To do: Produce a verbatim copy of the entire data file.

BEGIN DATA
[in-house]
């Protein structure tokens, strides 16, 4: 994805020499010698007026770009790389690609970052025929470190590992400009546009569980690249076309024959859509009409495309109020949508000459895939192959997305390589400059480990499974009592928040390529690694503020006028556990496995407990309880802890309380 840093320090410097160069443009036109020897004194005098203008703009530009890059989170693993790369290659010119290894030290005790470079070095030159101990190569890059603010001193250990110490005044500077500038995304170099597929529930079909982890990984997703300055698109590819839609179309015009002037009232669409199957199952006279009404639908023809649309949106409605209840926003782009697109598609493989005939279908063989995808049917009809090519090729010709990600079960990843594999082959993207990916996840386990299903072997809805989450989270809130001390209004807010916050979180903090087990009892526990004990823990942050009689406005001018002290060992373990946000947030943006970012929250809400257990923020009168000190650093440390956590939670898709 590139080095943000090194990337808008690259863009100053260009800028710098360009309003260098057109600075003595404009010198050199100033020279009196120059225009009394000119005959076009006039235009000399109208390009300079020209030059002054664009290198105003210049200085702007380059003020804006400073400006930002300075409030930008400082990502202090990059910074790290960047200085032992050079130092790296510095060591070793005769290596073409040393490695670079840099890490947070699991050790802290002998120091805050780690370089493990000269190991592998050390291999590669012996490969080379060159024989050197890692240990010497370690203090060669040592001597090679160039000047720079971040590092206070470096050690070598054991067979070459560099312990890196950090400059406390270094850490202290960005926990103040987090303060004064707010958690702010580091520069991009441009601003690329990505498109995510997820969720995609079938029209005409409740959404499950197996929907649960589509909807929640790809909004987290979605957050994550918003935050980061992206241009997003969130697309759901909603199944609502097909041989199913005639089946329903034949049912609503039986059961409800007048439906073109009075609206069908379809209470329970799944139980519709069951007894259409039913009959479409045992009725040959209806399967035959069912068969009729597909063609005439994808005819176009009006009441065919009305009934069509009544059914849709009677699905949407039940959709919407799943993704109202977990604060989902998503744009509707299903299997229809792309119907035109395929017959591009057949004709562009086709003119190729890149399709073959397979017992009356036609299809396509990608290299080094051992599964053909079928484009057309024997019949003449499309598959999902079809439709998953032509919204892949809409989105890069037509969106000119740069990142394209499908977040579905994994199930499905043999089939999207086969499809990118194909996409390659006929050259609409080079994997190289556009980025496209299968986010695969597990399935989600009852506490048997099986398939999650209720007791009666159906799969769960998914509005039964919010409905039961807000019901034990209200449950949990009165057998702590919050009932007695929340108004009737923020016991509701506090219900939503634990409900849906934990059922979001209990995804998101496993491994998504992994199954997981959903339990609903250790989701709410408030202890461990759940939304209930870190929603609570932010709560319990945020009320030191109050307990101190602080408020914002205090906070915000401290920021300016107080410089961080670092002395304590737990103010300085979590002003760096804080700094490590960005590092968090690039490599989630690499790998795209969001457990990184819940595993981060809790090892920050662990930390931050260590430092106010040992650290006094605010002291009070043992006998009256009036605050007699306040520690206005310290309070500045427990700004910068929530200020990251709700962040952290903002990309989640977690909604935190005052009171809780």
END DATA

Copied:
[in-house]
């Protein structure tokens, strides 16, 4: 994805020499010698007026770009790389690609970052025929470190590992400009546009569980690249076309024959859509009409495309109020949508000459895939192959997305390589400059480990499974009592928040390529690694503020006028556990496995407990309880802890309380 840093320090410097160069443009036109020897004194005098203008703009530009890059989170693993790369290659010119290894030290005790470079070095030159101990190569890059603010001193250990110490005044500077500038995304170099597929529930079909982890990984997703300055698109590819839609179309015009002037009232669409199957199952006279009404639908023809649309949106409605209840926003782009697109598609493989005939279908063989995808049917009809090519090729010709990600079960990843594999082959993207990916996840386990299903072997809805989450989270809130001390209004807010916050979180903090087990009892526990004990823990942050009689406005001018002290060992373990946000947030943006970012929250809400257990923020009168000190650093440390956590939670898709 590139080095943000090194990337808008690259863009100053260009800028710098360009309003260098057109600075003595404009010198050199100033020279009196120059225009009394000119005959076009006039235009000399109208390009300079020209030059002054664009290198105003210049200085702007380059003020804006400073400006930002300075409030930008400082990502202090990059910074790290960047200085032992050079130092790296510095060591070793005769290596073409040393490695670079840099890490947070699991050790802290002998120091805050780690370089493990000269190991592998050390291999590669012996490969080379060159024989050197890692240990010497370690203090060669040592001597090679160039000047720079971040590092206070470096050690070598054991067979070459560099312990890196950090400059406390270094850490202290960005926990103040987090303060004064707010958690702010580091520069991009441009601003690329990505498109995510997820969720995609079938029209005409409740959404499950197996929907649960589509909807929640790809909004987290979605957050994550918003935050980061992206241009997003969130697309759901909603199944609502097909041989199913005639089946329903034949049912609503039986059961409800007048439906073109009075609206069908379809209470329970799944139980519709069951007894259409039913009959479409045992009725040959209806399967035959069912068969009729597909063609005439994808005819176009009006009441065919009305009934069509009544059914849709009677699905949407039940959709919407799943993704109202977990604060989902998503744009509707299903299997229809792309119907035109395929017959591009057949004709562009086709003119190729890149399709073959397979017992009356036609299809396509990608290299080094051992599964053909079928484009057309024997019949003449499309598959999902079809439709998953032509919204892949809409989105890069037509969106000119740069990142394209499908977040579905994994199930499905043999089939999207086969499809990118194909996409390659006929050259609409080079994997190289556009980025496209299968986010695969597990399935989600009852506490048997099986398939999650209720007791009666159906799969769960998914509005039964919010409905039961807000019901034990209200449950949990009165057998702590919050009932007695929340108004009737923020016991509701506090219900939503634990409900849906934990059922979001209990995804998101496993491994998504992994199954997981959903339990609903250790989701709410408030202890461990759940939304209930870190929603609570932010709560319990945020009320030191109050307990101190602080408020914002205090906070915000401290920021300016107080410089961080670092002395304590737990103010300085979590002003760096804080700094490590960005590092968090690039490599989630690499790998795209969001457990990184819940595993981060809790090892920050662990930390931050260590430092106010040992650290006094605010002291009070043992006998009256009036605050007699306040520690206005310290309070500045427990700004910068929530200020990251709700962040952290903002990309989640977690909604935190005052009171809780």